difficult to quickly and thoroughly peel off the unevenly-blackened skin. At
the output end of the griller, some of peppers would fail to be separated
from the springs that carried them, which required a person to pull out the
stuck peppers by hand.
While attending a
trade show in Chicago, Randolph and La Hueta’s Ricardo Arteaga Barba was
introduced to an equipment manufacturer who offered to work on a solution
to their output problem.
pepper-roasting process is unique, we were not sure that any standard
griller could do the job correctly and preserve the special taste of our
product,” recalls Randolf. “But Unitherm agreed to work with us, and they
invited us to their test kitchen in Oklahoma to design a flame griller that
would meet our specific needs.”
Food Systems (Bristow, OK) is recognized
throughout the food processing industry for its unique heat transfer
systems that maximize yields and reduce processing times. The company’s
plant offers a fully equipped test kitchen and a 3-D modeling program so
that every aspect of a new system can be reviewed and, if necessary, modified to ensure it meets the needs of the processor.
“We flew straight from
Chicago to their plant because we wanted to ensure we could get something
that would fit our process exactly,” continues Randolf. “They brought in
the same type of green poblano chili peppers we use, roasted them in their
griller, and made adjustments until they came out the way we wanted. We
tasted them and they were really good. We could see that this was going to
work for us and provide the production volumes we were seeking.”
The flame grill
system like the one selected by the principals at Agroin allows
a wide range of customization with belt widths from 20-60
inches, 8-50 ribbon burners, adjustable bar markers with variable grilling
patterns and belt speeds from 5-180 minutes.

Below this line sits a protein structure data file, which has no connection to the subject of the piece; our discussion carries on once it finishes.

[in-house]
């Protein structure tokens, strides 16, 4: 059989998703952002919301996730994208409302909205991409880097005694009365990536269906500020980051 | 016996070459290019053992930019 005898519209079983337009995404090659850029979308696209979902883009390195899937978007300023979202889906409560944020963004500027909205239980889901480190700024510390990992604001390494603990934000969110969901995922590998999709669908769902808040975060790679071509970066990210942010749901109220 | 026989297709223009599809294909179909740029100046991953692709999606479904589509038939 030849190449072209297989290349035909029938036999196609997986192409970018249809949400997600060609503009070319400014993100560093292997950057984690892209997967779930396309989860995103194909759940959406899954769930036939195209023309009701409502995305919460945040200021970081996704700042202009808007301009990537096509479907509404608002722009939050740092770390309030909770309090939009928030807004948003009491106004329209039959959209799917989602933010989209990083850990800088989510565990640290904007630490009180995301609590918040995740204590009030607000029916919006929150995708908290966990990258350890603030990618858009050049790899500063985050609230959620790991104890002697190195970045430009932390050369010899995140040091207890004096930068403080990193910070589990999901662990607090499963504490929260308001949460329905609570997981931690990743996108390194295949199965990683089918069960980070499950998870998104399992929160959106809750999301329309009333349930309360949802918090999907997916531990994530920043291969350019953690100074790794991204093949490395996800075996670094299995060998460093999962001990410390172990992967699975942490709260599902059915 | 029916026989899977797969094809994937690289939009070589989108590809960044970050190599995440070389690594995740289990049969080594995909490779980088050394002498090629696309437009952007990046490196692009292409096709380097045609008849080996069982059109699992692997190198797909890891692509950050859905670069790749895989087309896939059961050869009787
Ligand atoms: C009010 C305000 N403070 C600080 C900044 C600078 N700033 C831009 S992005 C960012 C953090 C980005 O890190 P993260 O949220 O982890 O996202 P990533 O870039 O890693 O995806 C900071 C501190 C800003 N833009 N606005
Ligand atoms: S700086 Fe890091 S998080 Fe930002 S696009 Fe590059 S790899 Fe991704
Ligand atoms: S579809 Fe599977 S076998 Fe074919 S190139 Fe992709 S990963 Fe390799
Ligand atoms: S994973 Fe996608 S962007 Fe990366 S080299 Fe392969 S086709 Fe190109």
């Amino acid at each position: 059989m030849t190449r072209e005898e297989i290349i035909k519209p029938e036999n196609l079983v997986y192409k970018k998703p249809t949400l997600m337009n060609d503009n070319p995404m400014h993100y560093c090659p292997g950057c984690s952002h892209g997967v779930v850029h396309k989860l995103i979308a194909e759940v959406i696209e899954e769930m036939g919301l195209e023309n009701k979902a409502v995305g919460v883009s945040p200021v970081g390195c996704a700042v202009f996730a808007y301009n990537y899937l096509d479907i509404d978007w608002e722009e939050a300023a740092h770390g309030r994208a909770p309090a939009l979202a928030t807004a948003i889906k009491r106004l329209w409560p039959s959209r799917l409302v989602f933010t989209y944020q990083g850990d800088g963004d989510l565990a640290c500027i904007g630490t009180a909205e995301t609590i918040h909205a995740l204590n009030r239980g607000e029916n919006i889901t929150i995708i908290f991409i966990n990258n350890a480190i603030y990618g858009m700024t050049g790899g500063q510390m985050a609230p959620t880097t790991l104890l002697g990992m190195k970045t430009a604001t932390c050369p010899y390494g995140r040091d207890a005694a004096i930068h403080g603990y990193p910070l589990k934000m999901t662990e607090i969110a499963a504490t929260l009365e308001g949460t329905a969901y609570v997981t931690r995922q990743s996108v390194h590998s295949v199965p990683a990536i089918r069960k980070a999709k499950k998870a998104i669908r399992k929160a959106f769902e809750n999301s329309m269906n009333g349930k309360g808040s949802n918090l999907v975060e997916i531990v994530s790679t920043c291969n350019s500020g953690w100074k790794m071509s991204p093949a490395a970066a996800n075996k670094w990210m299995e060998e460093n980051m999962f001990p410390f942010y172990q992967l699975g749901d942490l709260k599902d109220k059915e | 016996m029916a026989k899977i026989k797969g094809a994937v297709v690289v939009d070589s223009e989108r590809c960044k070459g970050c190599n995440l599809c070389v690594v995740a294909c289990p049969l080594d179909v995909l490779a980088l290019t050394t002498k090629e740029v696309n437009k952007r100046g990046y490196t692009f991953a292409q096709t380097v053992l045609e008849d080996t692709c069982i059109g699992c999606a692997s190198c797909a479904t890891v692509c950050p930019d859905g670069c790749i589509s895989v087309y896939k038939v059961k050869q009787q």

efforts, a final design was selected for a single flame griller that could
meet Agroin’s goal of one metric ton of product per hour. Preservation, if
not improvement, in product quality was achieved by the grilling system’s
ability to roast each pepper on all sides, providing the sought-after
was so efficient, that we only needed one unit to do the job of three or
four of our old griller,” says Randolph. “As such, we expect our energy
consumption, to shrink tremendously. But the best part is that we expect
the quality to improve because with the new equipment we can control the
speed of the griller bed, the amount of burners that can be turned on, and
the quantity of heat going out of the griller.”
An unexpected gain
from this design comes in form of increased yield.
“By weight, the
product shrinks by about 20-25%, and this is normal during the roasting
process,” comments Randolph. “However, the new griller can limit that loss
Customizing the future
With the advent of
equipment manufacturers willing to modify their machines, food processors
wishing to expand their market share can enjoy the best of both worlds:
increased production volumes and the same great taste and quality that made
them a success in the first place.
information contact: Unitherm Food Systems; 502 Industrial Road; Bristow,
OK 74010; (918) 367-0197; fax (918) 367-5440;
firstname.lastname@example.org; or visit the web site www.unithermfoodsystems.com